Siege of Shkodra

Siege of Shkodra
Part of Ottoman–Venetian War (1463–1479)

Gatteri's 1860 etching of the 1478 siege
DateMay, 1478 - April 25, 1479
Location
42°02′47″N 19°29′37″E / 42°02′47″N 19°29′37″E / 42.0465; 19.4935
ResultOttoman victory;Treaty of Constantinople (1479)
Territorial
changes
Shkodra was ceded to the Ottoman Empire
Belligerents
Fictitious Ottoman flag 2.svg Ottoman Empire

 Republic of Venice
Albanian resistance forces[1][2]


Coat of arms of the house of Crnojevic.svg Lordship of Zeta
Commanders and leaders

Strength
Modern estimations: Tens of thousands
[citation needed] Contemporary Ottoman and Shkodran chronicles: 150,000—350,000 soldiers[3]
8,000-40,000 under Gedik Ahmet after sultan left the siege in September 1478[4][5]:365
1,600 inside the garrison[6]:15
Unknown number of forces outside the garrison
Casualties and losses
At least 12,000 on July 22
Allegedly one-third of the Ottoman forces on July 27[5]:364
Approximately 1,000 inside the garrison[6]:15
200 sailors and 2 galleys from Lezhë
300 captives from Drisht
Object of the siege: an ancient Albanian citadel on the Bojana River

The Siege of Shkodra of 1478–79 was a confrontation between the Ottoman Empire and the Albanians[7][8][9] and Venetians at Shkodra (Scutari in Italian) and its Rozafa Castle during the First Ottoman-Venetian War (1463–79). Ottoman historian Franz Babinger called the siege “one of the most remarkable episodes in the struggle between the West and the Crescent.”[5]:363 A small force of approximately 1,600 Albanian and Italian men and a much smaller number of women[6]:10–13 faced a massive Ottoman force containing artillery cast on site[10]:134 and an army reported (though widely disputed) to have been as many as 350,000 in number.[11]:160 The campaign was so important to Mehmed II “the Conqueror” that he came personally to ensure triumph. After nineteen days of bombarding the castle walls, the Ottomans launched five successive general attacks which all ended in victory for the besieged. With dwindling resources, Mehmed attacked and defeated the smaller surrounding fortresses of Žabljak Crnojevića, Drisht, and Lezha, left a siege force to starve Shkodra into surrender, and returned to Constantinople. On January 25, 1479, Venice and Constantinople signed a peace agreement that ceded Shkodra to the Ottoman Empire. The defenders of the citadel emigrated to Venice, whereas many Albanians from the region retreated into the mountains.[12] Shkodra then became a seat of the newly established Ottoman sanjak, the Sanjak of Scutari. The Ottomans held the city until Montenegro captured it in April 1913, after a six-month siege.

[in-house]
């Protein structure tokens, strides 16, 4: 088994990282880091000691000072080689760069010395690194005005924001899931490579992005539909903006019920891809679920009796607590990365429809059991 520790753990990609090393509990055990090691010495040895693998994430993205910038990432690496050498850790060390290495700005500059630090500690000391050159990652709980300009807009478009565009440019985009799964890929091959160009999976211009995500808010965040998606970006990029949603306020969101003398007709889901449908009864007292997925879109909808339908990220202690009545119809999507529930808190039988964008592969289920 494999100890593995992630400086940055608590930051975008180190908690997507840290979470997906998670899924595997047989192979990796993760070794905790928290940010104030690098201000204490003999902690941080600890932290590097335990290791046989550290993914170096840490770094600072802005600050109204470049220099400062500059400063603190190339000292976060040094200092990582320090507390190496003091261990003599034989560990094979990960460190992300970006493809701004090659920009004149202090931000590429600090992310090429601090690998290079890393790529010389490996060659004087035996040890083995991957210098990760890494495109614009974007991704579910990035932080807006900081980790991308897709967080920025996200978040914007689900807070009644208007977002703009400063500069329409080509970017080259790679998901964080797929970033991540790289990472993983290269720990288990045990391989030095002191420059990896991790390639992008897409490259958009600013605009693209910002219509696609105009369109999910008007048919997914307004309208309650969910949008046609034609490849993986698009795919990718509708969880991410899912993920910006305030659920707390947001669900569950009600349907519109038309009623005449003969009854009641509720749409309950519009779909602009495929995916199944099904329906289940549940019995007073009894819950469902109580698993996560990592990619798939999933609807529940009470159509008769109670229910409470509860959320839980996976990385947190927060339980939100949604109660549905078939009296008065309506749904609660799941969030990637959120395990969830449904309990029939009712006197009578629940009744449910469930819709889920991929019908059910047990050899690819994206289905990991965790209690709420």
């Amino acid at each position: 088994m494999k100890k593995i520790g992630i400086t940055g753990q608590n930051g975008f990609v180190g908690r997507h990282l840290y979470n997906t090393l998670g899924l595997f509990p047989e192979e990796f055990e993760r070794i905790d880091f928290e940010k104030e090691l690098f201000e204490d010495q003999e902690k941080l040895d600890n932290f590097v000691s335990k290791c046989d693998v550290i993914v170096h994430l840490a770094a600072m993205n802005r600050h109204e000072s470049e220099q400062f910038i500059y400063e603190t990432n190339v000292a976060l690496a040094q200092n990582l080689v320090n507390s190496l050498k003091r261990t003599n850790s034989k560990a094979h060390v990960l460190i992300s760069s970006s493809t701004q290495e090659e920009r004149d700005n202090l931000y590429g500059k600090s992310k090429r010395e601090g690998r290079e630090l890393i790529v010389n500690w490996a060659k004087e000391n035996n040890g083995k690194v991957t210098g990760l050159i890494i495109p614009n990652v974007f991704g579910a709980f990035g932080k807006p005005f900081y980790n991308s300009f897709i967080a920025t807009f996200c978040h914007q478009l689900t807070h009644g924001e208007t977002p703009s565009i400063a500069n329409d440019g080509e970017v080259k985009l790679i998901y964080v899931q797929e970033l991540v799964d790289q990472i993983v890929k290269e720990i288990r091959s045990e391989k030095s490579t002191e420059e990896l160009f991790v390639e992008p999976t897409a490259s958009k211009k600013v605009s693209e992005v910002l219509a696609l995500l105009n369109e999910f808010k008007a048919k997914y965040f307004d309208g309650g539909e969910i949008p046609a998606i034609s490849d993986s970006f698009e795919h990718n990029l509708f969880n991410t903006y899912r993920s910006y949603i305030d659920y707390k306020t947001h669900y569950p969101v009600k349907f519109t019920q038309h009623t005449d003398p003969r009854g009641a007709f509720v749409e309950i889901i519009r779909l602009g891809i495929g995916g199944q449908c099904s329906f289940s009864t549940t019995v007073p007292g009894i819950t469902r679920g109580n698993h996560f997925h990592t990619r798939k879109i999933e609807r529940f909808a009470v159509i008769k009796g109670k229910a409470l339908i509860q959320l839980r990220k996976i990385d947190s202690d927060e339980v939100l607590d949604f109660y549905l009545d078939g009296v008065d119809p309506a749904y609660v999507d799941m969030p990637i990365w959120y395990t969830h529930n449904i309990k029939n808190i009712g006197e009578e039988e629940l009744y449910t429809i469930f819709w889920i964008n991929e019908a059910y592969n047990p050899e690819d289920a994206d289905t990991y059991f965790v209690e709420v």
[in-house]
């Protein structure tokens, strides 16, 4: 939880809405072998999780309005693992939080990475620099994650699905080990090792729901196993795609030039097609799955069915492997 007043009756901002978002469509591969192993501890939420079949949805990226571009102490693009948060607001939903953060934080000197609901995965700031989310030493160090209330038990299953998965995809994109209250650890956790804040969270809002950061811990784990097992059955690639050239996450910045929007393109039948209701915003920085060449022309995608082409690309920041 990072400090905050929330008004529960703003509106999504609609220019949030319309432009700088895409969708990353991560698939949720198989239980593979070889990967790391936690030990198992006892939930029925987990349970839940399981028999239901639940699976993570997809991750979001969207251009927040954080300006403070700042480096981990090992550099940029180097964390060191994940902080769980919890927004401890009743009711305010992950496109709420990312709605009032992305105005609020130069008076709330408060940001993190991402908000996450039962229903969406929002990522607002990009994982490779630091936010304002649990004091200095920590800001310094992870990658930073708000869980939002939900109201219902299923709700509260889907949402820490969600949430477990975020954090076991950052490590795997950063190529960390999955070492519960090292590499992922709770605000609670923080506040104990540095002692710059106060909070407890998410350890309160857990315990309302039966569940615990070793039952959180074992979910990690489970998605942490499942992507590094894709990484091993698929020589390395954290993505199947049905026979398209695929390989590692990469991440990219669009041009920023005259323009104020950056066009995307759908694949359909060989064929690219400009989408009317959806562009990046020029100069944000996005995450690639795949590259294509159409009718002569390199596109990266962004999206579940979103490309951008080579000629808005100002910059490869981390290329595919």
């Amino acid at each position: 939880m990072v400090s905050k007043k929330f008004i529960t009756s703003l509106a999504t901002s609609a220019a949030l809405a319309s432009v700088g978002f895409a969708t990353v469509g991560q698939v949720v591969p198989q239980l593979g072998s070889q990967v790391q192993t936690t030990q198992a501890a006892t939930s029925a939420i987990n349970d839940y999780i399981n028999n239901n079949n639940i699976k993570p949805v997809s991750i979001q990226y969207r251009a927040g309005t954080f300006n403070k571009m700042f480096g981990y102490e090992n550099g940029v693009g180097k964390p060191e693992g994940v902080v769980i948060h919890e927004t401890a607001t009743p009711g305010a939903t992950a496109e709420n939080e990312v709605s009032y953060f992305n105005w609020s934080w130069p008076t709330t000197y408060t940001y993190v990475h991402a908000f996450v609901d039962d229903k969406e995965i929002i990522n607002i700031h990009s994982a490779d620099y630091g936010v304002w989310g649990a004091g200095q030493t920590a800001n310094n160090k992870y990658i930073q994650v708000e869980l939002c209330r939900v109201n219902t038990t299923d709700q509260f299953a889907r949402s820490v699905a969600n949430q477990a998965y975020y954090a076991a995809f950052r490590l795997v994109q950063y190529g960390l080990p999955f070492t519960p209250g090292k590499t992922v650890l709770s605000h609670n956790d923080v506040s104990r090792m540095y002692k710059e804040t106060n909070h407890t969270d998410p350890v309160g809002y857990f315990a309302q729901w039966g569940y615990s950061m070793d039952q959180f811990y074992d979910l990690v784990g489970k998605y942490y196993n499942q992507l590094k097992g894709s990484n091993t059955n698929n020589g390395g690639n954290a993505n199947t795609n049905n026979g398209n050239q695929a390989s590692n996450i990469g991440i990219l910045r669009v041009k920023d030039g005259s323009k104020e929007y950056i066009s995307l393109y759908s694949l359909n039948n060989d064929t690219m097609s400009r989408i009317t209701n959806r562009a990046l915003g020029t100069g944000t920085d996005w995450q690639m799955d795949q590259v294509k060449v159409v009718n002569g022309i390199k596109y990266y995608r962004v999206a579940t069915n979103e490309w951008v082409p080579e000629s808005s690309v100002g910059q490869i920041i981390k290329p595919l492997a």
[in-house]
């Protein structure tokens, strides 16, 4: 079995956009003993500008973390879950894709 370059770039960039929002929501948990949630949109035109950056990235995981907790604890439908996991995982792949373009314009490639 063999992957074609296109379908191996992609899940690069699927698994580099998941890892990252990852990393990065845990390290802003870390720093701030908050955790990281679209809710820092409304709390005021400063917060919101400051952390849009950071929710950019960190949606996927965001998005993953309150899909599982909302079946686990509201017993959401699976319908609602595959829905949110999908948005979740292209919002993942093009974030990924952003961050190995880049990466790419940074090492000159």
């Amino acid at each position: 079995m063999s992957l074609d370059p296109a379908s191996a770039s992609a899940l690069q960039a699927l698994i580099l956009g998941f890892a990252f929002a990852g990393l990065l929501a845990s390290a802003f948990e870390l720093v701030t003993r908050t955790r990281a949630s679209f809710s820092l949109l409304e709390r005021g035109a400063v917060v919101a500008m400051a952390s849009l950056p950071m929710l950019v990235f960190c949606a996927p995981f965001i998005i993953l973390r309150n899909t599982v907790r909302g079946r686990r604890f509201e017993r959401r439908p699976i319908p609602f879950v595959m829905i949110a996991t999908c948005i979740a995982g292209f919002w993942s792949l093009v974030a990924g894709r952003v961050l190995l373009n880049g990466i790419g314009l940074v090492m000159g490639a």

Background

Fatih Sultan Mehmet II went personally to lead the siege

Shkodra, also known as Shkodër, Skadar, and Scutari, was both a strategic town and an important region of Albania Veneta. After being held by the Balšić (Balsha) noble family since 1355, Shkodra was taken by the Ottomans in 1393,[13] retaken by Đurađ II Balšić in 1395, then ceded (along with the nearby fortresses of Drivast, Dagnum and Šas) to the Republic of Venice in 1396.[14]:305

Sultan Mehmed II had already conquered Constantinople in 1453, but now desired to dominate the Albanian coastline and be better poised to cross the Adriatic and march upon Rome.[10]:134 Scanderbeg had thwarted Ottoman success in Albania for a quarter of a century; his League of Lezha, a united front of Albanian forces which was formed in 1444 to resist the Ottomans,[15] had collapsed in 1450.[16] Scanderbeg died in 1468; nevertheless, Kruja and some northern Albanian garrisons were still holding with Venetian support.

The Venetians and the Ottoman Empire had been at war since 1463, the Ottoman Empire seeking expansion and the Venetians seeking to secure their trading colonies. Venice held and was arming a number of Albanian towns, including Shkodra, which it had taken in 1396[17]:68 and renamed Scutari. By 1466 Venice considered Shkodra the heart and capital of Albania Veneta.[18]:531

Shkodra was so important to the Empire’s aims that, shortly after the siege, Ottoman chronicler Ashik Pashazade called it "the hope of passage to the lands of Italy."[19] The Ottomans attempted to take Shkodra in the siege of 1474. Sultan Mehmed II's commander Suleiman Pasha failed; therefore the Ottomans retreated and the sultan planned a more powerful offensive.

Meanwhile, Mehmed II had demanded that Venice surrender Kruja, Shkodra, and other Albanian towns in exchange for peace, and added leverage to this demand by instructing Iskender Bey, the sanjak bey of Bosnia to invade Friuli. Count Carlo da Braccio repulsed the invaders, but before returning to Bosnia, "the Turkish bands nevertheless did enormous damage and carried away large numbers of men and cattle." Despite these losses, Venice refused to yield to Mehmed II's demands to surrender Shkodra, being its "last bastion in the East."[5]:360–361 In 1477 the Ottomans captured most of the nearby territory of Zeta together with Žabljak and defeated the main army of Ivan Crnojević late in 1477 or early 1478.[20] Crnojević soon recovered Žabljak[21] but held it only briefly while the Ottomans concentrated on their attack on Shkodra.[22] Among the population of Shkodra there were people who were suspected to be connected to the Ottomans and who supported the surrender of the city.[23]